Each season puts a special pressure on the breath. In winter, the air Spring weatherinside is stuffy with recirculated dust. You go outside for a breath of fresh air, and there is Cassini taking pics of the ice rings around your heart. The winter cold constricts. The spring cold giggles. Summer laughs. Fall chokes and coughs. One might hold a romantic view of winter, the emptiness, the sleeping squirrels in the sleeping tree hollows, the squirrels quiet for the night in the roof eves. Snow falls from the fir limbs like the down from the mattress when your body is easily the hottest object in the house. Come spring you’ll be dancing in the rain, you sing. But all you do is slip and fall on the mossy deck, the bruise on your leg like a storm on Jupiter.

Jokes mock truth, but as the season moves, truth mocks the joke. On Facebook, we posted a couple of Public Service Announcements (PSA). In one, we reminded friends to be cautious with their ear, eye, and nose drops. We were at the pharmacy, picking up some new off the shelf eye-drops, for the eye floaters, and stopped just short of purchasing instead a box of ear drops. It’s not just that we forgot our reading glasses, nor that our attention span is now the flight of a mosquito. We are simply not paying attention, spaced out, always spaced out, anticipating the next batch of Cassini pics to brighten our day. In the second PSA, we mix the good news that baby wipes can be used by adults to soothe hemorrhoids with the caution not to pull out the bleach wipe by mistake.

Which season is the setup, which the punchline, we remain uncertain. We feel we are beginning to move backwards. In any case, when is it not a winter of discontent? Surely that is the message returning from Cassini. No sooner the heaters shut down the air conditioners fill the air, but you know it’s not still winter; winter was never so noisy.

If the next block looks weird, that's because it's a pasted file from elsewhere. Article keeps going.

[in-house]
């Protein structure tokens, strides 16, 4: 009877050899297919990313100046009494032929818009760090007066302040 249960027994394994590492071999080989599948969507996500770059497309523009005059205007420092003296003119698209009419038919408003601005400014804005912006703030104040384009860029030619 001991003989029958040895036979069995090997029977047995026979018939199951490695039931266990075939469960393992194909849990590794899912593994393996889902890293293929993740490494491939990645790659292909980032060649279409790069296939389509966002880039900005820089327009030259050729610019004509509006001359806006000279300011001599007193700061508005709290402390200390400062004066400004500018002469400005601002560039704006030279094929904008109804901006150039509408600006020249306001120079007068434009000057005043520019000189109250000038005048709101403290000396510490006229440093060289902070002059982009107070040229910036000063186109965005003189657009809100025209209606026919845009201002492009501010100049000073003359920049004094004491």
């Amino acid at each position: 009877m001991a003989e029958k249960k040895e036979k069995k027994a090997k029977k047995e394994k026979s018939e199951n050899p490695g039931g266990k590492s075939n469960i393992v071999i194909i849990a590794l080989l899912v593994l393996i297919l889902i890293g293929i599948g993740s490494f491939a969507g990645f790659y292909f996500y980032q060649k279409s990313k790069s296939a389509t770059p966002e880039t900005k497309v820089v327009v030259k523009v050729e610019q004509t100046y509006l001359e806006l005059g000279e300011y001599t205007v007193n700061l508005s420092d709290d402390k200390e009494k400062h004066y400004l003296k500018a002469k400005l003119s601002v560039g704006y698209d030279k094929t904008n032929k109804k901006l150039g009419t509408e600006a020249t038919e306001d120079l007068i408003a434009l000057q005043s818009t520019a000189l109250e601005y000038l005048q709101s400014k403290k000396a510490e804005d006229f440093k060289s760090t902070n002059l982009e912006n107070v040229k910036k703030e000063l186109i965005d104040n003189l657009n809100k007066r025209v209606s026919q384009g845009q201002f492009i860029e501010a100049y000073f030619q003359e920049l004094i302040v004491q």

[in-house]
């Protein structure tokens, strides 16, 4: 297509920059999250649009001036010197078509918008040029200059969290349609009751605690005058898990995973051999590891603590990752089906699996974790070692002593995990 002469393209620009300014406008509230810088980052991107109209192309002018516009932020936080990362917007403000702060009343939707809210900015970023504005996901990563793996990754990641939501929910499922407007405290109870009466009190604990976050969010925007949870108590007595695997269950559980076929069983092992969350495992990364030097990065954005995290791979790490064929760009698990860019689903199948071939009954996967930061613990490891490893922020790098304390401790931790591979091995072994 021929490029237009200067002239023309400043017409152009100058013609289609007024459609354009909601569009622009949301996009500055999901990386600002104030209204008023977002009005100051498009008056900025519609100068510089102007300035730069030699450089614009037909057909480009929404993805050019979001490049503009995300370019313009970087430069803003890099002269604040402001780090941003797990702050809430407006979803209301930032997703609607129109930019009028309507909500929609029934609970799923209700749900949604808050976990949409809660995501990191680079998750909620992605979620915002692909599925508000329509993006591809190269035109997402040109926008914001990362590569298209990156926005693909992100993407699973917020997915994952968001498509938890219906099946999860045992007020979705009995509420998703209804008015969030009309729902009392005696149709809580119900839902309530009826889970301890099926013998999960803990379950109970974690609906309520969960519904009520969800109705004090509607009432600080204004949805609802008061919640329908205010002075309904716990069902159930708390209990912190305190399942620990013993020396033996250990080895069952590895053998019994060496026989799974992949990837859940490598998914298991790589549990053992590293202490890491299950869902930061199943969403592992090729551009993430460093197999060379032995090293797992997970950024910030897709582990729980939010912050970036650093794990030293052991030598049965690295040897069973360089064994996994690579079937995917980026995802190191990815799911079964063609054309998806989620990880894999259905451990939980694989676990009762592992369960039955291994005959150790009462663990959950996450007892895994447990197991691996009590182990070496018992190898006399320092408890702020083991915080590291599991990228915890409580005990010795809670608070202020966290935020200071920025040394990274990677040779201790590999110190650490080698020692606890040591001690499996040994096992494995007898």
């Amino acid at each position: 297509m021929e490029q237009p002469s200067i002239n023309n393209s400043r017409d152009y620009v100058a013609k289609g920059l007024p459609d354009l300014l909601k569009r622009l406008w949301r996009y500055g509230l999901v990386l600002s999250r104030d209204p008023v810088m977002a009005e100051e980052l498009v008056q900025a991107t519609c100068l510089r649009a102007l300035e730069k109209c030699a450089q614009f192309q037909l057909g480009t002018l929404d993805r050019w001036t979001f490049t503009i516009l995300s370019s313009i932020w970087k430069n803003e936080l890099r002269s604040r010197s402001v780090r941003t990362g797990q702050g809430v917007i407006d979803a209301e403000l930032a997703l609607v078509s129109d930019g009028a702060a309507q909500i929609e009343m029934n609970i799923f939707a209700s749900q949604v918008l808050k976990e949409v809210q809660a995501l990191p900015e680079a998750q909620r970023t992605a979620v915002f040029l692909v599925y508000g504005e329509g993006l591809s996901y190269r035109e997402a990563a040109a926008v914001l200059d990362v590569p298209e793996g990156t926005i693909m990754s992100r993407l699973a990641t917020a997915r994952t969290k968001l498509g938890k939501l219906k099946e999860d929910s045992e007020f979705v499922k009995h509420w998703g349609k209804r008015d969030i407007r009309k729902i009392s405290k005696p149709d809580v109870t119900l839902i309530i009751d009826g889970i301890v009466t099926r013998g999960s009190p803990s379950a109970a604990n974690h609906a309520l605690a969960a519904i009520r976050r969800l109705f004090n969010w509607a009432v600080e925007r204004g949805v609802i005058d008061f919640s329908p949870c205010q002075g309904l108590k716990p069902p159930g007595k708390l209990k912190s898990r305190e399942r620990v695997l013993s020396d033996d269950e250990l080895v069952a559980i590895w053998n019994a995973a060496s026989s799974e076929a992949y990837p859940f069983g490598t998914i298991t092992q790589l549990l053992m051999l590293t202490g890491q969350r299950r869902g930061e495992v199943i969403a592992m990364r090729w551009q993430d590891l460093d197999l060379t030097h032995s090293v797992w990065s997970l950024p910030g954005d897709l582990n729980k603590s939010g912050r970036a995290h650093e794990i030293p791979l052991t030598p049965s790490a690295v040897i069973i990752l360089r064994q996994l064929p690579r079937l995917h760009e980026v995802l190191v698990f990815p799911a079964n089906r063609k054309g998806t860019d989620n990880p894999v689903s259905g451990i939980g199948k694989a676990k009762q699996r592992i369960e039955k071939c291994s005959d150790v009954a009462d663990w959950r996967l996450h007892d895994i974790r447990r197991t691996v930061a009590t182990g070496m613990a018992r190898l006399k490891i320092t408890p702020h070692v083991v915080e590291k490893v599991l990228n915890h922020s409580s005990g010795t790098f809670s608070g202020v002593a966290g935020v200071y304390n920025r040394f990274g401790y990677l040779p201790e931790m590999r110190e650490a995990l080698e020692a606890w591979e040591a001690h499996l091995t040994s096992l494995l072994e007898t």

Spring’s fill flickers, now on, now off. Now shorts, now long pants. One day, we pull a few yard games out of the basement, badminton and whiffle ball and croquet and we get out the patio umbrella, and we even have a picnic on the lawn. We hug a leafy tree.

We grow as silly as bees as the snow melts and as giddy as Cassini descending through the icy rings of Saturn. We clone around, all shook up. We sit out under a major league baseball pop fly. The ball goes up and up and up; it never does fall back to Earth.

Exhausted with the turning from winter to spring, we cave in to sleep, and dream of books, mothers, lovers, and selfies. And we dream of breath and of breathing. We awake and feel our breath. It’s very relaxing, learning to breathe. Such a perfect breath. I’d like to share it with you.

The Lavish Land

“April is the cruelest month,” Eliot told
Pound all about it, Easter tide out,